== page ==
History Of Suburbanization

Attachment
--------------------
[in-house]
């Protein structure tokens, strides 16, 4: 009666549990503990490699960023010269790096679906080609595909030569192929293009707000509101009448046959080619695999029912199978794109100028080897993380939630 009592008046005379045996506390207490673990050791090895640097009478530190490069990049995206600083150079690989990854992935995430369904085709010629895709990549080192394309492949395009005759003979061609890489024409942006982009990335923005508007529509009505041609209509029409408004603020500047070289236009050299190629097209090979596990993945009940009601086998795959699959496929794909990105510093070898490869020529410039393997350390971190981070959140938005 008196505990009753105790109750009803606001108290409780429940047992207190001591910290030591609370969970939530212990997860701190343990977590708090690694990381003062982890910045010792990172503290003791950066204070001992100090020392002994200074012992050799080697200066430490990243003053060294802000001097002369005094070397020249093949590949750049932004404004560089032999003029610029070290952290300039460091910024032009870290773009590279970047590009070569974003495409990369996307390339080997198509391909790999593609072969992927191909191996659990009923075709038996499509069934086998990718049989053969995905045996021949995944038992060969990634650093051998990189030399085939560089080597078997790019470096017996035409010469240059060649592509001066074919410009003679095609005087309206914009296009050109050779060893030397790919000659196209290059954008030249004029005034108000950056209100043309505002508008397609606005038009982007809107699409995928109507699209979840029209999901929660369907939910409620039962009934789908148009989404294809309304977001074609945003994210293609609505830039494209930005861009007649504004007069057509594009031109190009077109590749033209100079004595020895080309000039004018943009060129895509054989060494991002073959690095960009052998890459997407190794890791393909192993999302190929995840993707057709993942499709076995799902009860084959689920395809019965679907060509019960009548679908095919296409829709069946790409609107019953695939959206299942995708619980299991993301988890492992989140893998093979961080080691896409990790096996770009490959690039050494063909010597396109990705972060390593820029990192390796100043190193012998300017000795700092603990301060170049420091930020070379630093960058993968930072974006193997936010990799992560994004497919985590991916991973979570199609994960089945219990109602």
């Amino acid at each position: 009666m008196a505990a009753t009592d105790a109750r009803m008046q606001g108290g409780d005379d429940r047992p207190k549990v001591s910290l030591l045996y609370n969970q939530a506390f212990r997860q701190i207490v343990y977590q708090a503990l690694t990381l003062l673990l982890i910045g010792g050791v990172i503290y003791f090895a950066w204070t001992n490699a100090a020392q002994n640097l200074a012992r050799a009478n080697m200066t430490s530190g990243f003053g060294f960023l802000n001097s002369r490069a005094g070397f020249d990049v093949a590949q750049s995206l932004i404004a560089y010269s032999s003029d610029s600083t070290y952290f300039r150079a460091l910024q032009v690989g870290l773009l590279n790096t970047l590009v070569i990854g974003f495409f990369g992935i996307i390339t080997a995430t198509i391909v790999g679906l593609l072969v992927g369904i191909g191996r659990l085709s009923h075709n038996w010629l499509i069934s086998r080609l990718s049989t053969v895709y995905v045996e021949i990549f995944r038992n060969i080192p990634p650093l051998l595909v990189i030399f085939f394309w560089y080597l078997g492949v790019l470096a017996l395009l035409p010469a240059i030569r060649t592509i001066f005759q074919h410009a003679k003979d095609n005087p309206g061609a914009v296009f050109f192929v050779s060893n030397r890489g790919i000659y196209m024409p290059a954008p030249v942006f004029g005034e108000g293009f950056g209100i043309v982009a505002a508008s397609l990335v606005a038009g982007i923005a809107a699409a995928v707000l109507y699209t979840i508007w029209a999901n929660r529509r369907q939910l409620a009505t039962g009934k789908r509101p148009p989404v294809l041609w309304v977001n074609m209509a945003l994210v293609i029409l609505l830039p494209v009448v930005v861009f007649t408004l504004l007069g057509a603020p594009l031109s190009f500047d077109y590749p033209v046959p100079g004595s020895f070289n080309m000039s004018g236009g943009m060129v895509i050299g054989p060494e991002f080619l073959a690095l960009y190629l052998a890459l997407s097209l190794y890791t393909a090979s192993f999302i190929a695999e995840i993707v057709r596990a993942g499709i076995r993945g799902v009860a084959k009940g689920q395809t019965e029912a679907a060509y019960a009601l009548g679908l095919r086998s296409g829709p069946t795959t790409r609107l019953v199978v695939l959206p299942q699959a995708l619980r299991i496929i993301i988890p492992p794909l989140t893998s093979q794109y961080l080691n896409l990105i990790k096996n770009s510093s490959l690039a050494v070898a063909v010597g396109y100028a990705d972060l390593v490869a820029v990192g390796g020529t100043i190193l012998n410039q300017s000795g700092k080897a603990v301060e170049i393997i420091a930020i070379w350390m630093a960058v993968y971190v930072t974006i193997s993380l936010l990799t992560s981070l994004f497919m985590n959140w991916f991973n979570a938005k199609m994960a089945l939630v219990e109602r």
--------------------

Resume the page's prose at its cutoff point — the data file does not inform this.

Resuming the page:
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Joshua Koprowski 4/23/12 His306 Second cumulative Essay Suburbanization and the Decline of the American City The Suburbanization of America although not commonly realized, is indeed one of the most striking features of the 20th century. For Americans this process has changed where we live and how we live. No longer is the city and countryside completely separate, rather for many of us, these two ideas have formed together into a new urban environment. Although the urban and suburban areas in American cities today are both seen today, it is important to note that the 20th century suburban revolution came at the expense of urbanization that exploded during the 19th century. To understand the causes and effects of this decline, it is important to first understand the relationship between suburbanization, race, economic factors and government intervention. According to Chudacoff’s Major Problems: Chapter 7, the growth of Black urban communities during the start of the 20th century brought about a much needed labor force to the growing industrial cities there. Among the shift from rural to urban industry, the greatest shift of people was found in the Black community. The reason for this shift and ultimately the creation of the Black ghetto in Chicago during this time according to Grossman was without a doubt due to the race line. White industry owners before this time would find it necessary to hire white workers over black workers in any position, which limited and crippled Blacks in the labor market. Grossman states “the emergence of the physical ghetto coincided with widening racial discrimination in Chicago and other northern cities, which forced blacks to make decisions circumcised by their exclusion from a variety of social and economic institutions. Increasing separation opened new opportunities for business, professional,

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